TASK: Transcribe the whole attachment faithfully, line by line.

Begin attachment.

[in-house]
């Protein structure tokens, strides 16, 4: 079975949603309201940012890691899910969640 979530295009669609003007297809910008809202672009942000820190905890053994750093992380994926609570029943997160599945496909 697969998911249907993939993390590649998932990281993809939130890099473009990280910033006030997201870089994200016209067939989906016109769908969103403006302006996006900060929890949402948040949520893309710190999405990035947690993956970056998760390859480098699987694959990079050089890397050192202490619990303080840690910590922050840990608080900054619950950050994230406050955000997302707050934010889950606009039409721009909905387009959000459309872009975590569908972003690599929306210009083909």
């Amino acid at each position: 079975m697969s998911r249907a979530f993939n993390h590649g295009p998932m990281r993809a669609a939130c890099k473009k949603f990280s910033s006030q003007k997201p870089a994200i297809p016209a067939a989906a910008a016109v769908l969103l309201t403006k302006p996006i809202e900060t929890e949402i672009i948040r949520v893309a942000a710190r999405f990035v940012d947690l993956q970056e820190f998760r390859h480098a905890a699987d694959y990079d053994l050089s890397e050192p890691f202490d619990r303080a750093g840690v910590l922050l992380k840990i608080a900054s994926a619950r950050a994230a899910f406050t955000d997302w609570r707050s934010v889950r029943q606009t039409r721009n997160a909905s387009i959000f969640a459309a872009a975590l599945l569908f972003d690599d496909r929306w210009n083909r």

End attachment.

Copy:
[in-house]
């Protein structure tokens, strides 16, 4: 079975949603309201940012890691899910969640 979530295009669609003007297809910008809202672009942000820190905890053994750093992380994926609570029943997160599945496909 697969998911249907993939993390590649998932990281993809939130890099473009990280910033006030997201870089994200016209067939989906016109769908969103403006302006996006900060929890949402948040949520893309710190999405990035947690993956970056998760390859480098699987694959990079050089890397050192202490619990303080840690910590922050840990608080900054619950950050994230406050955000997302707050934010889950606009039409721009909905387009959000459309872009975590569908972003690599929306210009083909």
């Amino acid at each position: 079975m697969s998911r249907a979530f993939n993390h590649g295009p998932m990281r993809a669609a939130c890099k473009k949603f990280s910033s006030q003007k997201p870089a994200i297809p016209a067939a989906a910008a016109v769908l969103l309201t403006k302006p996006i809202e900060t929890e949402i672009i948040r949520v893309a942000a710190r999405f990035v940012d947690l993956q970056e820190f998760r390859h480098a905890a699987d694959y990079d053994l050089s890397e050192p890691f202490d619990r303080a750093g840690v910590l922050l992380k840990i608080a900054s994926a619950r950050a994230a899910f406050t955000d997302w609570r707050s934010v889950r029943q606009t039409r721009n997160a909905s387009i959000f969640a459309a872009a975590l599945l569908f972003d690599d496909r929306w210009n083909r």